I am always on the look out for sale and promos. Whenever I go to the mall, I always try to ask the sales clerk when the next big sale will be and if an item that I wanted to buy will be included in the sale. Then I prepare for it. Here’s an example. I buy my son’s diapers online. I get them from Lazada. But I don’t always buy. I wait for the diaper to go on sale (usually between 5-15% discount) and I also check for vouchers that I can use on top of the discount. It’s such a big bonus if my purchase reaches a certain amount that will also waive the delivery fee. So, comparing it to buying nappies from grocery price, I saved quite a lot.

This is applicable for transportation expense as well. If you use Grab or Uber, watch out for promo codes. Every now and then, there are promo codes going around and that can save you a lot. But if you can take the bus or MRT for that matter, go for it. It will make a big difference in your transportation expenses.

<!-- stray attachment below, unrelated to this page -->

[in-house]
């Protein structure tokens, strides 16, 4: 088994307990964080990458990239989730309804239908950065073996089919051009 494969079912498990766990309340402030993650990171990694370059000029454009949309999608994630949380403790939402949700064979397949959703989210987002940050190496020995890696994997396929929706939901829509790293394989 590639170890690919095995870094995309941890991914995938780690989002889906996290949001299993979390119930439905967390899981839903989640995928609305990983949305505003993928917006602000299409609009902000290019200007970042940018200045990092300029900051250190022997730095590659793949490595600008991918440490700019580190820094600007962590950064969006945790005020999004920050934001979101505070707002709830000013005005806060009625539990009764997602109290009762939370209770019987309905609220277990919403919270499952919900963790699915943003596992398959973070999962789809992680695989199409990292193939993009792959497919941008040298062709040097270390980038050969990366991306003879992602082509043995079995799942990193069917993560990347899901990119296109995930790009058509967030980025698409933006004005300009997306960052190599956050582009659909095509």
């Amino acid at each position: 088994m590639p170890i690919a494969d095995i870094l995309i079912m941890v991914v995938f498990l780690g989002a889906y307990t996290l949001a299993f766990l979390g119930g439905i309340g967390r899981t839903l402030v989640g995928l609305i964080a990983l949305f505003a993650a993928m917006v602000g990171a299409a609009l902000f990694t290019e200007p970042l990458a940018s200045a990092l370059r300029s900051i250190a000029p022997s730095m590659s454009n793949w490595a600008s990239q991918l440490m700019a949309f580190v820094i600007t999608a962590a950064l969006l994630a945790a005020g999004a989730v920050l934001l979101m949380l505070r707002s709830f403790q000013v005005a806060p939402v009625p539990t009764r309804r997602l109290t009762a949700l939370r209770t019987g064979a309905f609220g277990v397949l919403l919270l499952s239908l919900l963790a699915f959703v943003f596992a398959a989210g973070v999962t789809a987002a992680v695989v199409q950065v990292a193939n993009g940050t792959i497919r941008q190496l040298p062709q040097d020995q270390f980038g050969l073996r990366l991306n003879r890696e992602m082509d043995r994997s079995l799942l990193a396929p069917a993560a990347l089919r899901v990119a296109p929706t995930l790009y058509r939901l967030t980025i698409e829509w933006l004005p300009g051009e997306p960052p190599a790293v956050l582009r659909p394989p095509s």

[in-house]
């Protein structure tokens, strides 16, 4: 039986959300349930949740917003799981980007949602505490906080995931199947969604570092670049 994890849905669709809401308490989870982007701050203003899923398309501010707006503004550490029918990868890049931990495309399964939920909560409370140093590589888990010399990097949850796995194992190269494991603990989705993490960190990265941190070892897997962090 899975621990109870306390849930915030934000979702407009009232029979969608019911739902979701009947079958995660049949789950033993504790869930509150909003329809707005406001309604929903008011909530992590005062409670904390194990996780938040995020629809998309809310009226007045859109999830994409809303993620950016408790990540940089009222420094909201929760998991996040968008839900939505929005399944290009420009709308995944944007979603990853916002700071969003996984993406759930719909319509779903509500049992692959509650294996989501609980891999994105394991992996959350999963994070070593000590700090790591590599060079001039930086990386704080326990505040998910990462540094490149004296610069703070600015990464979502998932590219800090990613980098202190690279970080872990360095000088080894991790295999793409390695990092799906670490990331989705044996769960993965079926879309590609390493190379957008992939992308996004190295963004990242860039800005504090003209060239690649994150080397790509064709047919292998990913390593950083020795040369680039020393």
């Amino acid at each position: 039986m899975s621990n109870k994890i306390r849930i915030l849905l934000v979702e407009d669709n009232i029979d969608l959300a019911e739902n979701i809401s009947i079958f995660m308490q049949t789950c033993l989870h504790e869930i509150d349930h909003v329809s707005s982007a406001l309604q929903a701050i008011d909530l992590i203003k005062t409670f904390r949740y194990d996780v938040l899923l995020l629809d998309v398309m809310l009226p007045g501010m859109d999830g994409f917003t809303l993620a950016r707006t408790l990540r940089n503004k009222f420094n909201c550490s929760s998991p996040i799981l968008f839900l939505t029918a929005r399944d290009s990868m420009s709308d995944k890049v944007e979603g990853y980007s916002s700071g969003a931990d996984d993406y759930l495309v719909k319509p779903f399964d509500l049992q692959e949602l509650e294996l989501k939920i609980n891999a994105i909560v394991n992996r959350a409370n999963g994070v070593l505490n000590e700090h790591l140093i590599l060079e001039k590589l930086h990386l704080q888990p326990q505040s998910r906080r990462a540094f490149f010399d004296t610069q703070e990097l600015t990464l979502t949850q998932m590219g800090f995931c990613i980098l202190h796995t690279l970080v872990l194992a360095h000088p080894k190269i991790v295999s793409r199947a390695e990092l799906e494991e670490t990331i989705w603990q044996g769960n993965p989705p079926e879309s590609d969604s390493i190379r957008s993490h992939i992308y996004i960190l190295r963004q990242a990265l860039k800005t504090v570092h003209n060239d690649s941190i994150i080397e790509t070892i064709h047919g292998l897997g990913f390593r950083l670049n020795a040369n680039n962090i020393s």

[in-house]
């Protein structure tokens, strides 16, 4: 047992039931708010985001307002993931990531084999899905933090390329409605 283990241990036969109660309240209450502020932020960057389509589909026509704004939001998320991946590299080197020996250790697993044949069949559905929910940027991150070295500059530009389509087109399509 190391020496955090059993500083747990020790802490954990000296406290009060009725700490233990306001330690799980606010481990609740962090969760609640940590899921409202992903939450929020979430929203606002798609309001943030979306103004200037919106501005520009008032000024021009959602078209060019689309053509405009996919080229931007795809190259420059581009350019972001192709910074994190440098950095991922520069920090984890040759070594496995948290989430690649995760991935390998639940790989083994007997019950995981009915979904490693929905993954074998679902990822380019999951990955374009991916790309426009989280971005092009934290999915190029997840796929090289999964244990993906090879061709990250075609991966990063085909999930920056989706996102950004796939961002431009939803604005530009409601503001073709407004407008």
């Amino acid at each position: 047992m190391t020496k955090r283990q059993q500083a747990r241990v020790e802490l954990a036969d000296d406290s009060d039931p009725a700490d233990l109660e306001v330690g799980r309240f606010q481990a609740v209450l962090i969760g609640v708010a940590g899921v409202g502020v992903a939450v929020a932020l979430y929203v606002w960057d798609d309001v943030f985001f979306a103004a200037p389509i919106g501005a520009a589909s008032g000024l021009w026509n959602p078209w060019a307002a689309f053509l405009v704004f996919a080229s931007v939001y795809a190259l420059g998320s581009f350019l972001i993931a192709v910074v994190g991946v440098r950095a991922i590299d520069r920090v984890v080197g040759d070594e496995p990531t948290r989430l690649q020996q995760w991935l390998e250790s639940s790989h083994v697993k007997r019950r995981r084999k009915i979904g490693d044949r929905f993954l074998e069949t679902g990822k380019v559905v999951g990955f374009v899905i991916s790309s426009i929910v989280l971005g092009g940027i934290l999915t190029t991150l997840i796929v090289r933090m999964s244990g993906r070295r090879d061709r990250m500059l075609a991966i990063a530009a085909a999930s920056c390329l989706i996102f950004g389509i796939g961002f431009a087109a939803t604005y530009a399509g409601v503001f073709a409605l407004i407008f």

I have to curb my impulse to buy other things that goes on sale just because it is on sale. Sure, I still splurge every now and then but I am now more conscious of what I buy just because I want it and what I buy because it is needed.

Build your stock pile

Do you know the reality TV show “Extreme Couponing”? I wish we have that here in this country. Wouldn’t it be so great to have several carts of your purchase and you only paid a few bucks for it or even nothing?

I used to have a stock pile of consumable items: toothpaste, canned goods, bathroom tissue, etc. One example that I do for this – Nivea Sale. This happens yearly (I just learned about this last year). This year, I waited for the big sale (everything was 50% off) and bought few quantities of baby shampoo, baby lotion, baby powder and body wash for my son. The stock pile I have would last between 6-10 months. Imagine if I buy those items every time he runs out in the next succeeding months. If you can buy an two items for the price of one, go for it.